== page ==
Ten young Florentines flee the Black Death of 1348 by escaping to a country villa overlooking the city. There they spend ten days telling each other one hundred stories. Their stories run the gamut of medieval genres-romance, tragedy, comedy and farce-and are rich with wit, earthiness and even bawdy irreverence.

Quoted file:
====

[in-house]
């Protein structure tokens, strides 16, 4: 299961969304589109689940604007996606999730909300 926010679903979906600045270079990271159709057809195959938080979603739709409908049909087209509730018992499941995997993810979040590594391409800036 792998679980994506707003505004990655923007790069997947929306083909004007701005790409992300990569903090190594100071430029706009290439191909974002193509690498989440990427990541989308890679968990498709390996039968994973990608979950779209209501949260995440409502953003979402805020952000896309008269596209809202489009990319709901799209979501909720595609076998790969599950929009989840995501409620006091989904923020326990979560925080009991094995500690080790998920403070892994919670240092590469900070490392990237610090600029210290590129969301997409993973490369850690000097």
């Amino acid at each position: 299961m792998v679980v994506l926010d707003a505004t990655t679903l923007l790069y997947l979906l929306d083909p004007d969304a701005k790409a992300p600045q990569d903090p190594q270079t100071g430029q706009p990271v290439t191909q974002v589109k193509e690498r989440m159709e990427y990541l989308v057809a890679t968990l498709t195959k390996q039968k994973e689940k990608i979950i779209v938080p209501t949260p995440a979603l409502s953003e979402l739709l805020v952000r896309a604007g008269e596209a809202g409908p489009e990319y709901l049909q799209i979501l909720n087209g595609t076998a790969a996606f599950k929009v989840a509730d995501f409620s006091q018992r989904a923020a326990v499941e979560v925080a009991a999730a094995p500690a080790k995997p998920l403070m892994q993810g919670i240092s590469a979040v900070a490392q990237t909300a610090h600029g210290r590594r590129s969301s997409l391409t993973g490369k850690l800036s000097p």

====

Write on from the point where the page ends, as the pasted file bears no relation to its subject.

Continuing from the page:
Boccaccio's reputation as one of the world's greatest authors rests entirely on this singular, overflowing work. A tribute to the essential power of storytelling and laughter, even in the most trying times, The Decameron has been a source and inspiration for countless other storytellers over the centuries. Published on the 700th anniversary of Boccaccio's birth, Wayne A. Rebhorn's Decameron now speaks to us directly in a "lively, contemporary... English" (Stephen Greenblatt).